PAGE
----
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Abstract: Experimental and Geologic Evidence for Rejuvenation of Salt Diapirs by Horizontal Contraction

B. C. Vendeville, K. T. Nilsen, J. T. Johansen

Tectonic experiments and seismic data from the Nordkapp basin (Southern Barents Sea) illustrate how salt diapirs that have already depleted their source layer can later rise anew when horizontally shortened. Contraction can be due to regional compression or to downslope gravity gliding during basin subsidence.

Rock salt is much weaker that overburden sediments, so horizontal compression preferentially shortens the diapirs rather than the stronger, adjacent overburden. Horizontal contraction squeezes salt out of diapir stems, thus forcing diapirs to rise actively and deform their roof. Deformation varies with the initial diapir width: during horizontal contraction of initially narrow diapirs, their height increases much more than their width decreases; Reactivated, narrow diapirs rise by arching their roof, folding their shoulders, and forming a crestal graben, leaving no clues that their growth was induced by horizontal contraction. By contrast, initially wide diapirs rise less than they narrow; their roofs are deformed mostly by thrust faults and monoclinal folds.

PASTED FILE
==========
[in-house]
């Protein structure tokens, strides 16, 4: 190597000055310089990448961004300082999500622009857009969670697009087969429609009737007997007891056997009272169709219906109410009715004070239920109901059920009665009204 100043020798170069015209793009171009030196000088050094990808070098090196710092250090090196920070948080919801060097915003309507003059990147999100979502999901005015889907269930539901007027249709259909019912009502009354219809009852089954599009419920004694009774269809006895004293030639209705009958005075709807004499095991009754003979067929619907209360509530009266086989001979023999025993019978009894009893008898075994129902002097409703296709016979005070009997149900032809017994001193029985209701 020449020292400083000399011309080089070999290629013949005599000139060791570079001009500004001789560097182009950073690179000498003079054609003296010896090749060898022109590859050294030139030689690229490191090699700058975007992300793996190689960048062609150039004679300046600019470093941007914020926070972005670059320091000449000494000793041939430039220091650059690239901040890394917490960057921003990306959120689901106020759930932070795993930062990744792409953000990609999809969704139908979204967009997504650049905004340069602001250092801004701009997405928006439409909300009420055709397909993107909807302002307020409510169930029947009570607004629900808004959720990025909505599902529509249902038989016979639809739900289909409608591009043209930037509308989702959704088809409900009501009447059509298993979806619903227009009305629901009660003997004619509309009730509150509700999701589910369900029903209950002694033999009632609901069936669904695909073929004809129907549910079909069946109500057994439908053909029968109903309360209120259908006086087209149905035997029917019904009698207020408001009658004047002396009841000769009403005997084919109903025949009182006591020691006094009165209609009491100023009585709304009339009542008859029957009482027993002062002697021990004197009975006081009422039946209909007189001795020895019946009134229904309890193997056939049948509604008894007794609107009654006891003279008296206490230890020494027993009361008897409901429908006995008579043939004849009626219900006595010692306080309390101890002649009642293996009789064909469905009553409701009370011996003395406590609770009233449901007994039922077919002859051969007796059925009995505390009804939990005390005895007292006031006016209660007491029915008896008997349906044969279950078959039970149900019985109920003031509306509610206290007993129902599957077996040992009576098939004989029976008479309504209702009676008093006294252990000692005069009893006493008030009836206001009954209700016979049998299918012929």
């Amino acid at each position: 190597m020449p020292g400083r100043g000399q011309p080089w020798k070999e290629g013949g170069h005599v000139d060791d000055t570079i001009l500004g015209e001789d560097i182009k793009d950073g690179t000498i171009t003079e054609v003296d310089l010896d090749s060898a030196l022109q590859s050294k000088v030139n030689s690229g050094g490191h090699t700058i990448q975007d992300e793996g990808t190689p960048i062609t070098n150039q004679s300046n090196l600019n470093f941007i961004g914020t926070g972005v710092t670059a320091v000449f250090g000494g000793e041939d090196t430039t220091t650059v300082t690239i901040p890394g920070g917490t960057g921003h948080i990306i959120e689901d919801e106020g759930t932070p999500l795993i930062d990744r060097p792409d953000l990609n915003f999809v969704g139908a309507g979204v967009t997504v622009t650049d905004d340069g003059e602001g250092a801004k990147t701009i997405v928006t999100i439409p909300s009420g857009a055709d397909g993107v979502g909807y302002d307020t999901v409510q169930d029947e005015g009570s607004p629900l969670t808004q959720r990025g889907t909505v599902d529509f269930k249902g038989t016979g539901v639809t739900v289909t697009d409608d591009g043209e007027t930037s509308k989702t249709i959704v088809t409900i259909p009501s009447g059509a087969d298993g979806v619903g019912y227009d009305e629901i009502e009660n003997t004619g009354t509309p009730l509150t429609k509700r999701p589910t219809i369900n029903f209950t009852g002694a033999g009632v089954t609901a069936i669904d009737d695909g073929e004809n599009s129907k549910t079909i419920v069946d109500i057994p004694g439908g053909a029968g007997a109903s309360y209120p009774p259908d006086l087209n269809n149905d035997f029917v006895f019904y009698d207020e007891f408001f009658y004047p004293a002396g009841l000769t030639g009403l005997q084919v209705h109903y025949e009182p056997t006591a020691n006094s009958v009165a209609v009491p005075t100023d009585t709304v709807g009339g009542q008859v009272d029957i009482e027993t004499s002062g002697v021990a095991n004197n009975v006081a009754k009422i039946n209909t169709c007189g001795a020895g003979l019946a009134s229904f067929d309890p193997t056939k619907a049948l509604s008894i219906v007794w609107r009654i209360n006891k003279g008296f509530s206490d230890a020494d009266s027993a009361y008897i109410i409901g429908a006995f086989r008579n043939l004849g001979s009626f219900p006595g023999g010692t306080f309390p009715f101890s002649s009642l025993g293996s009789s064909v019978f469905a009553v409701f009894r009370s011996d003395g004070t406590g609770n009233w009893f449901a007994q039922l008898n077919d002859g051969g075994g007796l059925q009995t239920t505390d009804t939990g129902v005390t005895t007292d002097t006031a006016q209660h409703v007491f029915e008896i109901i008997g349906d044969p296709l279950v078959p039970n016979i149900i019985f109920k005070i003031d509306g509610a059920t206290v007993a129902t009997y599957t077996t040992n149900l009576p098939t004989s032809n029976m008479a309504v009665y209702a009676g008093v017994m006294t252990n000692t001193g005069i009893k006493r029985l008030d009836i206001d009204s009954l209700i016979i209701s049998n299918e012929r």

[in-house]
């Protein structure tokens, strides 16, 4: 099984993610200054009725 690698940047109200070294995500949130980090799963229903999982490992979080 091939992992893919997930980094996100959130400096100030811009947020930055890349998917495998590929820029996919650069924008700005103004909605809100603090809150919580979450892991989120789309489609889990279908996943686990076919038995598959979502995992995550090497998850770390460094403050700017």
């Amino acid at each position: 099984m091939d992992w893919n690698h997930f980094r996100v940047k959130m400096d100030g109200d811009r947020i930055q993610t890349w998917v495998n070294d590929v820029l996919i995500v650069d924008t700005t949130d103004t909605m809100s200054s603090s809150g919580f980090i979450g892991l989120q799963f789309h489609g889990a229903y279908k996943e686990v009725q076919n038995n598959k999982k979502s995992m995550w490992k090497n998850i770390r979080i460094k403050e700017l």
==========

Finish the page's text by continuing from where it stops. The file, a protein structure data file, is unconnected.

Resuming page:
Because shortening is mainly accommodated by squeezing the diapir stems rather than folding or faulting the adjacent overburden, the shortening episode usually remains cryptic and liable to be overlooked. In absence of direct structural clues for shortening (e.g., folds or thrusts, or reverse faults in overburden blocks between diapirs), geologists should suspect contraction- related diapir growth wherever diapirs grew by short pulses interspersed between long periods of immobility, diapirs rose after source layer depletion, or where buried diapirs were able to deform even thick roofs.

AAPG Search and Discovery Article #90956©1995 AAPG International Convention and Exposition Meeting, Nice, France